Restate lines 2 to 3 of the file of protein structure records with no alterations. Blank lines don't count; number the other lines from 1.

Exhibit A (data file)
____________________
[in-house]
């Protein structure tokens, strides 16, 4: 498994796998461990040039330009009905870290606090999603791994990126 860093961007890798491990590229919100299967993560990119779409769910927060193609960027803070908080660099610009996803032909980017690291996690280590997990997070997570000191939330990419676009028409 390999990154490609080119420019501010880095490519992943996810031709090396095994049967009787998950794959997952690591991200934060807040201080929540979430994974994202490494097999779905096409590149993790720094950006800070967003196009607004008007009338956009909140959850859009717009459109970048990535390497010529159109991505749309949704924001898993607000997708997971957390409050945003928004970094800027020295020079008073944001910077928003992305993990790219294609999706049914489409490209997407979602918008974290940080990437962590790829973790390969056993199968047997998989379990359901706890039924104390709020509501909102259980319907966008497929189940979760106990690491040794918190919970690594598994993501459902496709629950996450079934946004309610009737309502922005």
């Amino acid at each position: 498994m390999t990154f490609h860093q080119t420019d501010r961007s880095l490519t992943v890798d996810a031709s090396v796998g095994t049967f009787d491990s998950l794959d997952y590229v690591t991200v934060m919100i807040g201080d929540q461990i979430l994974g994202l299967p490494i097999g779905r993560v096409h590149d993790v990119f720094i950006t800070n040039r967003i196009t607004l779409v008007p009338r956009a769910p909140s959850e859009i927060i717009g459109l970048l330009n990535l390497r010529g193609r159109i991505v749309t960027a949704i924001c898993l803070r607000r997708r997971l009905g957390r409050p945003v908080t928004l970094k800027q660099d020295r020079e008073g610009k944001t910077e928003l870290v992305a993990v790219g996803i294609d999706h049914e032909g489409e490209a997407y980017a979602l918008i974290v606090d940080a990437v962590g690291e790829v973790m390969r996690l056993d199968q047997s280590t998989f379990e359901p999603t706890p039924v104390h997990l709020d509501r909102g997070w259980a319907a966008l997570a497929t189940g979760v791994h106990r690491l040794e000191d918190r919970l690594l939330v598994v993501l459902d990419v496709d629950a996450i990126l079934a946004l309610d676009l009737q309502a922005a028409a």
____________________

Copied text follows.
């Protein structure tokens, strides 16, 4: 498994796998461990040039330009009905870290606090999603791994990126 860093961007890798491990590229919100299967993560990119779409769910927060193609960027803070908080660099610009996803032909980017690291996690280590997990997070997570000191939330990419676009028409 390999990154490609080119420019501010880095490519992943996810031709090396095994049967009787998950794959997952690591991200934060807040201080929540979430994974994202490494097999779905096409590149993790720094950006800070967003196009607004008007009338956009909140959850859009717009459109970048990535390497010529159109991505749309949704924001898993607000997708997971957390409050945003928004970094800027020295020079008073944001910077928003992305993990790219294609999706049914489409490209997407979602918008974290940080990437962590790829973790390969056993199968047997998989379990359901706890039924104390709020509501909102259980319907966008497929189940979760106990690491040794918190919970690594598994993501459902496709629950996450079934946004309610009737309502922005």
């Amino acid at each position: 498994m390999t990154f490609h860093q080119t420019d501010r961007s880095l490519t992943v890798d996810a031709s090396v796998g095994t049967f009787d491990s998950l794959d997952y590229v690591t991200v934060m919100i807040g201080d929540q461990i979430l994974g994202l299967p490494i097999g779905r993560v096409h590149d993790v990119f720094i950006t800070n040039r967003i196009t607004l779409v008007p009338r956009a769910p909140s959850e859009i927060i717009g459109l970048l330009n990535l390497r010529g193609r159109i991505v749309t960027a949704i924001c898993l803070r607000r997708r997971l009905g957390r409050p945003v908080t928004l970094k800027q660099d020295r020079e008073g610009k944001t910077e928003l870290v992305a993990v790219g996803i294609d999706h049914e032909g489409e490209a997407y980017a979602l918008i974290v606090d940080a990437v962590g690291e790829v973790m390969r996690l056993d199968q047997s280590t998989f379990e359901p999603t706890p039924v104390h997990l709020d509501r909102g997070w259980a319907a966008l997570a497929t189940g979760v791994h106990r690491l040794e000191d918190r919970l690594l939330v598994v993501l459902d990419v496709d629950a996450i990126l079934a946004l309610d676009l009737q309502a922005a028409a």